The Popguns “Sugar Kisses” (Matinée Recordings)

Prodigy R.I.P. Another artist we’ve grown up with. So many stone cold classics.

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Um, yes, we’re BACK. And you’d better believe we’re still angry about the UK’s downward spiral, the continued descent of both public discourse and the economic forecast since the collective madness of one year ago. And frankly find it hard to see past that, past a country that will ever-refuse to admit it just made a stupid mistake (oh could a joke ever go more wrong... and are you leaving just like that”), past a government of none-of-the-talents that’s about as 'strong and stable' as Ronan Point, and on top of that we find it so hard to grab the precious moments needed to appreciate the usual luscious panoply of absurdly ace records that 2017 has already delivered from every angle, what with work commitments and family and work and wanting to sleep too and work, and did we mention the nation being a total mess? But we expect you don’t need to hear about any of that. Sorry.

Luckily, it’s not just us who are BACK. For, re-emerging from the summery swells of the south coast, come those marvellous masters and mistresses of melody, the Popguns, purveyors of "Lovejunky" and "Still Waiting For The Winter", with their latest outing from their 21st century label home (ladies and gentlemen: now twenty years in showbusiness, the one, the only, the evergreen and ever-elegant Matinée Recordings of Santa Barbara). And that new 'guns long-player, “Sugar Kisses”, is ready to shack up with (sorry, 'snog') Eugenie & co in the Popguns section of your record collection (file between the Pop Group and Pop Threat, probably).

"Kisses" is a more muscular outing than the finely balanced textures of ‘proper’ LP number three, “Pop Fiction”: it boasts a sound more obviously rooted in the spirit of the Popguns' early records, but building on the momentum of “Pop Fiction” and the sonic diversity which that showcased. Yes, the rich tones of Wendy’s voice are still the icing on the cake: but the cake itself is made from toned and honed layers of *guitar* – fiery, vivacious, alive. It’s as if Simon and Wendy decided to get some of the ‘ballads’ out of the way on last year’s gorgeous Perfect English Weather album, so laying a trail for this return of the raw.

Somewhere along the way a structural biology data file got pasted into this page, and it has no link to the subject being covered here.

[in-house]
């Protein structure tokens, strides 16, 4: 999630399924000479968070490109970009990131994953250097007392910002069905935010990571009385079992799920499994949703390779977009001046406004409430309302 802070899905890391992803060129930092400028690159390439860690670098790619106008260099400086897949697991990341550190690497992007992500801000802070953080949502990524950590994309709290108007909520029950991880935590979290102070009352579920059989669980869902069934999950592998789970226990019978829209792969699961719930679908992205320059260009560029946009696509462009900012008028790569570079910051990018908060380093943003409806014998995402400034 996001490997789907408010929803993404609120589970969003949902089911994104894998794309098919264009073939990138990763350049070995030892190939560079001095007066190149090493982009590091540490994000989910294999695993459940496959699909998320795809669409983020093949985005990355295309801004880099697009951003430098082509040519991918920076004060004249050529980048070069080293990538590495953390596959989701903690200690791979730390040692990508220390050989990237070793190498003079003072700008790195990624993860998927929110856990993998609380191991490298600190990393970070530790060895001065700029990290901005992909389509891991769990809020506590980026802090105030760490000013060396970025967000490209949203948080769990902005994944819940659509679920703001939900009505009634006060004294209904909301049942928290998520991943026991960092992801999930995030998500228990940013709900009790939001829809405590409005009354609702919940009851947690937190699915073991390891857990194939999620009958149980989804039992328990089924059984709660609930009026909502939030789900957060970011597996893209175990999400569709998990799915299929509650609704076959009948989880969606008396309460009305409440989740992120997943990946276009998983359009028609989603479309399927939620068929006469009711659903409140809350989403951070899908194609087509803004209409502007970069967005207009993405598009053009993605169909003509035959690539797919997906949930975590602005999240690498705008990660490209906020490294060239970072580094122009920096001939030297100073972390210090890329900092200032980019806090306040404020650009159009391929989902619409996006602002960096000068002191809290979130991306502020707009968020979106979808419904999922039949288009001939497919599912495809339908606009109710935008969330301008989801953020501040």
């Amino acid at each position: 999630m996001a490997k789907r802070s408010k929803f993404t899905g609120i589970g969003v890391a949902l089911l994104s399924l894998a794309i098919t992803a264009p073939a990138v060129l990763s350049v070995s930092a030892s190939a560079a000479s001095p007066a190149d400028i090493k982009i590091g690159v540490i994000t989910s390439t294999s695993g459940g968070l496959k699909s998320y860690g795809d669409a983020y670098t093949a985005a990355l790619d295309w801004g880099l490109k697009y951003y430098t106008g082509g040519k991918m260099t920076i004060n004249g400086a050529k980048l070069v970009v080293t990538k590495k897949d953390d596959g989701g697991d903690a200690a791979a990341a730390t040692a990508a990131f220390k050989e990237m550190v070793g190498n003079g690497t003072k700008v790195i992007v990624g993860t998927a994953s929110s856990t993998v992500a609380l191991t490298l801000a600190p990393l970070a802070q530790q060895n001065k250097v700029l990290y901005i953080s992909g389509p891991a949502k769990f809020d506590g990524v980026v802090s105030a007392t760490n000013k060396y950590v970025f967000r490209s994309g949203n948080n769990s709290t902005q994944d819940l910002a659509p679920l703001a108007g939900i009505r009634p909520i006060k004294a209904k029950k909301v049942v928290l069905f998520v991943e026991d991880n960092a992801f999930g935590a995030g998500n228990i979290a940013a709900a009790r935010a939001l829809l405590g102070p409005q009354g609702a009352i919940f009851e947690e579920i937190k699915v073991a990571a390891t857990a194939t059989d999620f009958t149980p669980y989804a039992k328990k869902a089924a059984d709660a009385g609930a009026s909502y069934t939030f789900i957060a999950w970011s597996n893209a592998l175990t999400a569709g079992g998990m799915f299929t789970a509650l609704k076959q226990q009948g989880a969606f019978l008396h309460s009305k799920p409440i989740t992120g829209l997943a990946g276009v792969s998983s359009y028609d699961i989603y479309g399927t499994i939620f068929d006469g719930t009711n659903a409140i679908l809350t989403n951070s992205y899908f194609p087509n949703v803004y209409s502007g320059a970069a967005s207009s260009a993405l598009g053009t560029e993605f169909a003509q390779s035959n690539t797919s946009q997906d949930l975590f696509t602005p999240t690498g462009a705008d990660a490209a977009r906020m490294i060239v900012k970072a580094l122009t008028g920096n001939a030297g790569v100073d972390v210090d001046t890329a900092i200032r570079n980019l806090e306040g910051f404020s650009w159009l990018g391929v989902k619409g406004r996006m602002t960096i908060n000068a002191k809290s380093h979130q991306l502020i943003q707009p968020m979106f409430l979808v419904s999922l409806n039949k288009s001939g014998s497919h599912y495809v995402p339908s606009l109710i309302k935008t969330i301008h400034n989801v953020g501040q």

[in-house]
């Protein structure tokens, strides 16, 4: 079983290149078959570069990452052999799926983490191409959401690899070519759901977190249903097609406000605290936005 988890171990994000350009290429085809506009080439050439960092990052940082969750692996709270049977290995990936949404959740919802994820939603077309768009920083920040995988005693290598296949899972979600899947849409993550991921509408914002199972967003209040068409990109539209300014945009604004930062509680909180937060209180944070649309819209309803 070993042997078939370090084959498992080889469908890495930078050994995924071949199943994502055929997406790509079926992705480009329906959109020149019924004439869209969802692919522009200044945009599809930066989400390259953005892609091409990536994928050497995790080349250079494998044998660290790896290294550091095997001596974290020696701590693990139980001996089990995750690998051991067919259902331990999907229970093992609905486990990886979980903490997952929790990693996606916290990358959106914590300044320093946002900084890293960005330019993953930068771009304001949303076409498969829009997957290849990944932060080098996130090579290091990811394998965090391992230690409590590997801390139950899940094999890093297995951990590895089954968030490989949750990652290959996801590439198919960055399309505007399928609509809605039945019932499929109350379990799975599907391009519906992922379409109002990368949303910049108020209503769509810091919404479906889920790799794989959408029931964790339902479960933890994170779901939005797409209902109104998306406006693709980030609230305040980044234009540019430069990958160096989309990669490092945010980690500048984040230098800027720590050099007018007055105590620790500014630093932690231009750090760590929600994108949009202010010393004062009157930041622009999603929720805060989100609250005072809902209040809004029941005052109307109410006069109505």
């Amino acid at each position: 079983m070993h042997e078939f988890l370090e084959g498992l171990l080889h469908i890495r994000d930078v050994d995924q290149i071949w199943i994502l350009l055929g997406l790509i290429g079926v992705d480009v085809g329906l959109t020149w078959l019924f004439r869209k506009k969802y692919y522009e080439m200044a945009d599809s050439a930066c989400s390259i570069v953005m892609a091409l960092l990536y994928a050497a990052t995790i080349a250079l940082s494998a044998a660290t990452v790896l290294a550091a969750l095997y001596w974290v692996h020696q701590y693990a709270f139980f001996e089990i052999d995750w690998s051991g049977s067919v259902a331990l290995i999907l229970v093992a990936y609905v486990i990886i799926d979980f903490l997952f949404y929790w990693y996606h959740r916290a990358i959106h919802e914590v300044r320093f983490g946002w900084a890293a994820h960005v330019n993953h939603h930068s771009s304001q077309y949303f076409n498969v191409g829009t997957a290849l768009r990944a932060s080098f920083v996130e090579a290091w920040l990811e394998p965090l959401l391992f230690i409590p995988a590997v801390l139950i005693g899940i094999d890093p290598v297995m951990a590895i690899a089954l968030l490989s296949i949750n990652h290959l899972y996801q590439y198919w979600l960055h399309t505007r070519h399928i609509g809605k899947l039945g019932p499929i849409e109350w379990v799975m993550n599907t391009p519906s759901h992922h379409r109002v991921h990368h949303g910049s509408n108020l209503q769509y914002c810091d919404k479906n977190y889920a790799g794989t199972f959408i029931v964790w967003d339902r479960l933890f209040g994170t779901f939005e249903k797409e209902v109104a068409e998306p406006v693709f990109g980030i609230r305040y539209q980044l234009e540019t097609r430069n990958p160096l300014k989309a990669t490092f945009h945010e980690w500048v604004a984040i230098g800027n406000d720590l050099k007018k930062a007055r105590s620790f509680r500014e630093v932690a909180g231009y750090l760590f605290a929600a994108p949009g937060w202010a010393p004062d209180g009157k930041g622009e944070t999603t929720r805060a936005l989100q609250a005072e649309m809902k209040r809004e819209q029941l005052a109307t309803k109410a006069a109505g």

There are still a fair few flecks of light and shade, to be sure. There’s a pouting arrogance to the title track, a sassy and brazenly commercial number with ace backing coos and a serviceable bassline that’s lip-to-lip with the dancefloor, before the verses of the debonair “We Don’t Go Round There Anymore” mark the first appearance of the Blondie-via-Brighton American accent and phrasing that rears its head on a few tracks. Disconcerting as that is (since when was an offy a “liquor store”, this side of the Atlantic?) don’t let it distract you from the song, not least the killer chorus that eagerly trampolenes off the down-and-dirty verse.

Next come the brace of “So Long” – the preview single, albeit a single limited in physical form to a measly twenty copies – and “A Beaten Up Guitar”, and again these tunes are much more accelerator than brake, all heady swirls of thrilling fuzzfade POP. Only the gentle caress of “Out On The Highline” sees the pace drop; that reassuring lull in tempo you often get as half-time approaches.

On side two of the vinyl (that this should be on), and positively *launchingitself out of the blocks, is “A Dream Of Her Own”, one hell of a treat and a song which in a just universe would be the biggest of several hit singles on display. The cascading chorus really is a dream, and the guitars simply crackle with effervescent glee.

And then, after the brief respite of “The Outsider”, all seductive shimmer and slow waltz, come a rip-roaring trio of guitar-driven power pop janglers which provide as strong a finish as we’ve heard to any album in recent years: “Gene Machine”, “Fire Away” (perhaps the song which most faithfully mirrors their 80s/90s stompers, with bonus extra shouting in the background - well, it is set in a pub) and the knowing, somewhat triumphant playout “Finished With The Past”. MORE FIRE. There are fragments of these songs that could have come from the Wedding Present’s vast armoury, and I only hope that you lot have been reading this blog long enough to know that comparison, coming from us, is oceans away from damning with faint praise.

We did genuinely reckon that “Pop Fiction” was the best Popguns album yet, but we’re now having to revise that opinion: we now have a new ‘go to’ pop record, probably the best 'indie' album of 2017 so far. A winner by miles: Theresa, this is what a landslide looks like.


Simon Pickles said…
Ah, thank you. By the way we do have an 'offy' called The Liquor Store in Brighton, but I guess we didn't back when the song refers to.

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